But even more interesting, removing the printer-related keywords dramatically reduced the number of “cheap” keywords in the data set while leaving the “best” keywords untouched at 10,220. This massive swing in data, based on removing a large chunk of semi-relevant but likely unwinnable “ink” keywords, paints a much different picture.

Finding the Right Searchers

Searchers seek the pens online that our pen and ink ecommerce site sells. They want the “best” pen, and are less concerned with price. Searchers still look for “cheap” and “discount,” but they also want “expensive” and “luxury.” The much lower incidence of “ink” searches could indicate that customers don’t feel the need to search for pen refills, perhaps because they are considered an easy commodity to acquire at brick-and-mortar stores that customers already frequent.

Deep keyword research will also reveal opportunities for content creation. The data below shows several areas of interest around fountain pens that could be fulfilled with videos, illustrated articles, or other interesting content types.

Keywords that could spur content creation ideas

Last, but certainly not least, deep keyword research identifies a wealth of keywords from which to choose to optimize individual pages. Even a small ecommerce site that sells 10 products across three categories will have at least 14 pages to optimize: the home page, three category pages, and 10 product detail pages.

With so few products to research, the keyword data set will probably be limited to a hundred or so keywords — small but still far more than needed for 14 pages. Each page will need to be assigned a primary keyword to target, and one to four closely relevant secondary keywords to add variation to the content.

That’s potentially 70 keywords assigned to 14 pages. The remaining 30 keywords from a the data set of 100 keywords will probably either represent too few searches to bother with, will be too similar to other keywords to optimize for, or won’t really be as strictly relevant to your content as you had originally thought. In any case, it’s far better to have extra keywords than to miss opportunities to win new customers via organic search.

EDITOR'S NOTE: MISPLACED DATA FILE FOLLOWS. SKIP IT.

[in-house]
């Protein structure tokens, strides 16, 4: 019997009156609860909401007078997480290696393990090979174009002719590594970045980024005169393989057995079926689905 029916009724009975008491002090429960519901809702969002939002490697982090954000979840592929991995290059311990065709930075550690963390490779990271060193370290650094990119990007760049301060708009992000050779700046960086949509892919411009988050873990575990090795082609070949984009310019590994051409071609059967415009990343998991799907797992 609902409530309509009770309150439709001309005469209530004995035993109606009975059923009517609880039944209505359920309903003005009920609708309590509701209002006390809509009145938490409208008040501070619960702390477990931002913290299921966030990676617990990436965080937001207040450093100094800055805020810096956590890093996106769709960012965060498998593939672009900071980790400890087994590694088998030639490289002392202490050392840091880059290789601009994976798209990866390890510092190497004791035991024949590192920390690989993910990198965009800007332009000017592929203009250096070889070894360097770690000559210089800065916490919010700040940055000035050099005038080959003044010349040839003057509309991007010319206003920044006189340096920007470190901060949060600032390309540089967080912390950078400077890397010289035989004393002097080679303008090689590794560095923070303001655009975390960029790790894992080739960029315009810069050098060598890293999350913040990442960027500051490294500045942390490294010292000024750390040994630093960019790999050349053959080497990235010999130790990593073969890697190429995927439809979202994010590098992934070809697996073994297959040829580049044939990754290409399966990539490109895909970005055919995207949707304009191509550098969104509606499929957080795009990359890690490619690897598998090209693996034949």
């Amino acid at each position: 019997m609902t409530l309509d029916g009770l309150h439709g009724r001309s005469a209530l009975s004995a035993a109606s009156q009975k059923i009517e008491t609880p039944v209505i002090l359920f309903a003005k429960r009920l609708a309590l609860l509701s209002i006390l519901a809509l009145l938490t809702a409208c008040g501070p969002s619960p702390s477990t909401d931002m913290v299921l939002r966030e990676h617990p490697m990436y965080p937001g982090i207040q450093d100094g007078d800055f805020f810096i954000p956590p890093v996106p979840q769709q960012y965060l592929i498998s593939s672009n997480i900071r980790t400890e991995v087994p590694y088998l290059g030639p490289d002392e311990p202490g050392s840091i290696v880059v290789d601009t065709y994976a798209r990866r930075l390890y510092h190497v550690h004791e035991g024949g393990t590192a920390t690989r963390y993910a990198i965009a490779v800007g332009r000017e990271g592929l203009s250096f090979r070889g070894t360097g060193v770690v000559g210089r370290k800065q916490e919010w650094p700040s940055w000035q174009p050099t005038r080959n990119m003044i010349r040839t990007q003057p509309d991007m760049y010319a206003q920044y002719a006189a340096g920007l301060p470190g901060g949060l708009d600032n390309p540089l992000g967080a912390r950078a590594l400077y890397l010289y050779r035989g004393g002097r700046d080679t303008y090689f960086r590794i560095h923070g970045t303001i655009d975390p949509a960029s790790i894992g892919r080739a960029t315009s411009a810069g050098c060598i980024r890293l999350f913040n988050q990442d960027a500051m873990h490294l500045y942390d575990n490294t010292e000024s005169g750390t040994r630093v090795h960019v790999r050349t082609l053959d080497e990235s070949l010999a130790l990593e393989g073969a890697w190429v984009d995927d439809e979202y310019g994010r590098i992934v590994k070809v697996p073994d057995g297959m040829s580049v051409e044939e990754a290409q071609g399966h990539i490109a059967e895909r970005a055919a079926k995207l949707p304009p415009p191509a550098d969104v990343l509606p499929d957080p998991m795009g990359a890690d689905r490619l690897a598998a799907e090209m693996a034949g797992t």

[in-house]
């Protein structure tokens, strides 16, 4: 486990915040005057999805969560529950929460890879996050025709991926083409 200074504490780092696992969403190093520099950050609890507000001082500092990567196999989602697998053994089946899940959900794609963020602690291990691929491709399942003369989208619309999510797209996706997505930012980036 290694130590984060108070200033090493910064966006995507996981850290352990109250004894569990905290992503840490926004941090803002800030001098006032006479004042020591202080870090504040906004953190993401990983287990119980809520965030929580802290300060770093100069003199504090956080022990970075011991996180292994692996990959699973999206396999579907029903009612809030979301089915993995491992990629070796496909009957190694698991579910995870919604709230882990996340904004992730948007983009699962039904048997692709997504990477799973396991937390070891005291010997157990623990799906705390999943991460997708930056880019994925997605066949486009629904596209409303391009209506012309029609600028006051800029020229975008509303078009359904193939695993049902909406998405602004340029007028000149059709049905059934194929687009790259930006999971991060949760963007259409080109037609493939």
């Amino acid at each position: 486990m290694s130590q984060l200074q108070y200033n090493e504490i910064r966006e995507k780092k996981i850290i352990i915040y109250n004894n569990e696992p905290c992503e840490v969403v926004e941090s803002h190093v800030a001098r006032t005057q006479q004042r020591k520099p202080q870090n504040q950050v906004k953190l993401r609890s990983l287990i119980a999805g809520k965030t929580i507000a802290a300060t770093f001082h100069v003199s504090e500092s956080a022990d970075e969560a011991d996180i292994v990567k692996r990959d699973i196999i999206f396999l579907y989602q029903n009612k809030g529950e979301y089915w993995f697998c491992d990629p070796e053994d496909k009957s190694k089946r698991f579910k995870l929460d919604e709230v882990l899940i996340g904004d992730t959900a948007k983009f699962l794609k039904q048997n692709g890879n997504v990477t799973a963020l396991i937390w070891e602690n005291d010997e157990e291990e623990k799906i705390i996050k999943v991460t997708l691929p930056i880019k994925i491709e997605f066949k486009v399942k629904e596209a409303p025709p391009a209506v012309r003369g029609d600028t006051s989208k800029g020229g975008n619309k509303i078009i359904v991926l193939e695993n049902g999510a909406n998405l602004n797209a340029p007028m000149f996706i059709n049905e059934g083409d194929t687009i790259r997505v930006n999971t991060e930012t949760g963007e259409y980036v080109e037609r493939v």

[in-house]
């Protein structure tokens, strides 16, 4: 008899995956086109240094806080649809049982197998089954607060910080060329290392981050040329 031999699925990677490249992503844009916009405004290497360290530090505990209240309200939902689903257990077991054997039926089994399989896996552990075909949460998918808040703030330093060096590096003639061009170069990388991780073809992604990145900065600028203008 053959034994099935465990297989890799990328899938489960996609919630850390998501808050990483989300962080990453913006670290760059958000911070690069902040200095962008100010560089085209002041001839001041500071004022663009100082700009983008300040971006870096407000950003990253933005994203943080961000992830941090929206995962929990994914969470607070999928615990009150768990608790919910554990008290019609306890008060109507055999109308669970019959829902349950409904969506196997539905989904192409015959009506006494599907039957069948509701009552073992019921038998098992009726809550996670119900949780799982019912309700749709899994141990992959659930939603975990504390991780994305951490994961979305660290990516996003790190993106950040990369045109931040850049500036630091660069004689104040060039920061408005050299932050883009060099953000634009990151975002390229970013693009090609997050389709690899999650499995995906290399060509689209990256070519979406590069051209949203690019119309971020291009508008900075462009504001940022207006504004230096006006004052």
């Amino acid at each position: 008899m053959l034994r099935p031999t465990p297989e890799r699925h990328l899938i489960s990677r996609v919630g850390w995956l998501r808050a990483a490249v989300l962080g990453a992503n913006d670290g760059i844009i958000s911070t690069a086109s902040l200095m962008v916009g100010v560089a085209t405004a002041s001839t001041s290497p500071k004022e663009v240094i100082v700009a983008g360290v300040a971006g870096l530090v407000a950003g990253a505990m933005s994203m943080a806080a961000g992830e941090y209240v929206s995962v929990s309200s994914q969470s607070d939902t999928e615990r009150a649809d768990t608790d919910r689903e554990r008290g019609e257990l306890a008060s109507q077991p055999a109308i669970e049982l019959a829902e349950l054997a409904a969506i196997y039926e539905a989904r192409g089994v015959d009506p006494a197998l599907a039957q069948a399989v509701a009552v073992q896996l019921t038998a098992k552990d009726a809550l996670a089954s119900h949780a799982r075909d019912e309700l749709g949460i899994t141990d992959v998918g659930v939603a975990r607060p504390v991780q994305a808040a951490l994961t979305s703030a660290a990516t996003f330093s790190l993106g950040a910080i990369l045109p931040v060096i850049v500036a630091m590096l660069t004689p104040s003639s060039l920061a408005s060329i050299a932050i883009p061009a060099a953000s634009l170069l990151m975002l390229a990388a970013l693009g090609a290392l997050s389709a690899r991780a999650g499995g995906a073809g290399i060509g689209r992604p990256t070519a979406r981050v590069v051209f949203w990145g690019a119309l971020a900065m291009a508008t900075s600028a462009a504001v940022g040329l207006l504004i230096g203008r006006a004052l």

Amassing a deep set of keyword research gives you optimization choices, customer insight and data by which to make countless business decisions. It’s absolutely worth a couple more hours to dig deep into keyword research to discover this wealth of data that’s freely available.

For the next installment of this “SEO 101″ series, see “Part 7: Mapping Keywords to Pages.”

Jill Kocher

Jill Kocher

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Comments ( 3 )

  1. LOOM September 25, 2014 Reply

    Great series, thank you. Just a few questions:

    1) when I have my list of keywords for my product and it about 30, do I use all of them on my product page as long as they flow naturally with the product description?

    2) how do you find keywords for a specific product name and not a general name e.g. not for fountain pens, but for a
    Delta Serena Fountain Pen?

    • Jill Brown September 25, 2014 Reply

      Thanks, LOOM. Great questions.

      1) Each page needs to be assigned a single primary keyword — the keyword that is most relevant to that page and has the most searches. If the keywords are all different phrasings of the same primary keyword (fountain pens, pens fountain, fountain type pens, fountain pen, buy fountain pens, fountain pens online) then yes, absolutely work all of these very close variations into the same page of content. If the 30 keyword phrases are not extremely close variations of each other, if you have 1 product page with 30 relevant keywords all of high value, it’s possible that there’s too much information all on the same page. it will be very hard for 1 page to target and rank for more than one highly valuable primary keyword.

    • Jill Kocher September 25, 2014 Reply

      2) Keyword research for branded phrases is the same as general product phrases. If there’s no data for the branded phrase, it means that not enough people search for that phrase consistently enough for Google Keyword Planner to return data. For example, an average of 30 people a month search Google for “Delta Serena Fountain Pen,” but there is no data for “Delta Serena Collection.” So not enough people search for that phrase consistently enough for Google Keyword Planner to return data for “Delta Serena Collection.” When there’s no data for a phrase, try researching similar keyword phrases to find one that does have search data associated with it. Try the following:
      – shortening the phrase
      – using different synonyms
      – looking at your analytics to see which phrases already drive organic search to that page
      – examining the phrases competitors use on similar pages.